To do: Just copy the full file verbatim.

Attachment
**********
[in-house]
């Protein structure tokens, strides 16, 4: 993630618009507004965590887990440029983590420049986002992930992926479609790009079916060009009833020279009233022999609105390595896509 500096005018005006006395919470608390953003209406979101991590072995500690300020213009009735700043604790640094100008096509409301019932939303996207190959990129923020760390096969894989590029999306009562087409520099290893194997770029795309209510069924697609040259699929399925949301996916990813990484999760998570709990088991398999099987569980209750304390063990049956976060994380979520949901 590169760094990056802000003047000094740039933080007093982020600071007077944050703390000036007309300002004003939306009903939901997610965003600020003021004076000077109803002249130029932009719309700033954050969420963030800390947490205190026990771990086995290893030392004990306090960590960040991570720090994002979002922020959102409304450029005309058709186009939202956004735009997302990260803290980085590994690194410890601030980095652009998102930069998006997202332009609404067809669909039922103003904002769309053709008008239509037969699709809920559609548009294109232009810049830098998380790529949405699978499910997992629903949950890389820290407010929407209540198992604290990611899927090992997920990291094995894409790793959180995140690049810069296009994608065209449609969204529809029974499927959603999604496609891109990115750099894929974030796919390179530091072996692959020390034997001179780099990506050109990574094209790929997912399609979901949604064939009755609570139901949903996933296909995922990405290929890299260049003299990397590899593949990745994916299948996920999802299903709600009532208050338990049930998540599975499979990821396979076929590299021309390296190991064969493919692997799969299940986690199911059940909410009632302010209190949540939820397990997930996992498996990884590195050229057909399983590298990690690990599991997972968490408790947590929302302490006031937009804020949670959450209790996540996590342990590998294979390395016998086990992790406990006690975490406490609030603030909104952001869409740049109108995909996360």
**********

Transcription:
[in-house]
């Protein structure tokens, strides 16, 4: 993630618009507004965590887990440029983590420049986002992930992926479609790009079916060009009833020279009233022999609105390595896509 500096005018005006006395919470608390953003209406979101991590072995500690300020213009009735700043604790640094100008096509409301019932939303996207190959990129923020760390096969894989590029999306009562087409520099290893194997770029795309209510069924697609040259699929399925949301996916990813990484999760998570709990088991398999099987569980209750304390063990049956976060994380979520949901 590169760094990056802000003047000094740039933080007093982020600071007077944050703390000036007309300002004003939306009903939901997610965003600020003021004076000077109803002249130029932009719309700033954050969420963030800390947490205190026990771990086995290893030392004990306090960590960040991570720090994002979002922020959102409304450029005309058709186009939202956004735009997302990260803290980085590994690194410890601030980095652009998102930069998006997202332009609404067809669909039922103003904002769309053709008008239509037969699709809920559609548009294109232009810049830098998380790529949405699978499910997992629903949950890389820290407010929407209540198992604290990611899927090992997920990291094995894409790793959180995140690049810069296009994608065209449609969204529809029974499927959603999604496609891109990115750099894929974030796919390179530091072996692959020390034997001179780099990506050109990574094209790929997912399609979901949604064939009755609570139901949903996933296909995922990405290929890299260049003299990397590899593949990745994916299948996920999802299903709600009532208050338990049930998540599975499979990821396979076929590299021309390296190991064969493919692997799969299940986690199911059940909410009632302010209190949540939820397990997930996992498996990884590195050229057909399983590298990690690990599991997972968490408790947590929302302490006031937009804020949670959450209790996540996590342990590998294979390395016998086990992790406990006690975490406490609030603030909104952001869409740049109108995909996360």